After months of embarrassments in the Middle East, from the Russian involvement in Syria and Iraq to the Syria training debacle, the Administration may be snapping out of its stupor. The Times of London reports that the U.S. has a new anti-ISIS plan:
The Pentagon’s plan, steered by General Joseph Dunford, America’s top military commander, would force Isis to fight on several fronts. It calls for co-ordinated offensives involving Syrian and Iraqi Kurdish forces, the Iraqi army and Iranian-backed Shia militias — which the US refuses to endorse. Ash Carter, the US defence secretary, and senior officials are expected to outline the strategy to Congress next week.
Washington is dismayed at the deadlock in the battle to retake Ramadi and Mosul, the biggest Isis-held cities in Iraq. Amid reports that the Kremlin has requested permission from Baghdad to begin airstrikes inside Iraq, General Dunford is plotting a massive increase in US-led airstrikes and the deployment of substantially more anti-tank weapons to regain the initiative.
Yesterday General Dunford, who was appointed chairman of the joint chiefs of staff two weeks ago, flew to the Kurdish city of Arbil to formalise the new offensive. He arrived as government troops and militias recaptured the Iraqi town of Beiji after months of fighting.
It’s good to see us moving on from what obviously was not working. And the fall of Beiji is indeed welcome news after months of setbacks. The Department of Defense described the victory as the product of Iraqi ground efforts backed up by coalition air support. But as the Times article above notes, it’s not quite so simple:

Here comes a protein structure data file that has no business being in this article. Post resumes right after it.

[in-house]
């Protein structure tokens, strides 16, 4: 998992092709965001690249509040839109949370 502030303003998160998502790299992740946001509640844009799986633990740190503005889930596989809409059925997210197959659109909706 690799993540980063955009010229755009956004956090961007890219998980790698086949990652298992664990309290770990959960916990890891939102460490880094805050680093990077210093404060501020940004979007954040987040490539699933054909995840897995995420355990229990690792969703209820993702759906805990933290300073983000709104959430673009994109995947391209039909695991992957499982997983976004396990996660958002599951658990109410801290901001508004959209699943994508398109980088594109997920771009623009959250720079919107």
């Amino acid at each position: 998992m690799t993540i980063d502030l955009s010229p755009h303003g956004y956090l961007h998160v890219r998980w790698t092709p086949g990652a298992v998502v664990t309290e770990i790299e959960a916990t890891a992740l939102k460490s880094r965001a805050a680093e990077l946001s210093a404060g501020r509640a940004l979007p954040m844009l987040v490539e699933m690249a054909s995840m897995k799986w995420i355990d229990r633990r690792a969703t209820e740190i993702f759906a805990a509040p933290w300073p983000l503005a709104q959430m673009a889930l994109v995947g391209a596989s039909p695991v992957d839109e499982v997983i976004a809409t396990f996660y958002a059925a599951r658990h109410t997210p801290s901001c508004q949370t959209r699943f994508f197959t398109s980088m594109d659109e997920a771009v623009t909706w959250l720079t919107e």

Iraqi state-run television showed jubilant soldiers and members of Iranian-backed Shia militias waving flags from rooftops as smoke billowed into the sky. A force of 5,000 Iraqi soldiers and about 10,000 militiamen took the city, in the province of Salahuddin, after capturing the nearby oil refinery last week. Iraqi media reported that General Qasim Suleimani, the commander of Iran’s clandestine Quds Force, which supports the controversial militias, was present during the operation.
The Administration is going to have to be on its toes to navigate this multipolar battle without becoming coopted by—or perhaps even more importantly, without being seen by the Sunnis to be coopted by—the Iranians. It’s a task at which we’ve only had mixed success in Syria so far; hopefully, with new plans and fresh attention, we can be more successful in Iraq.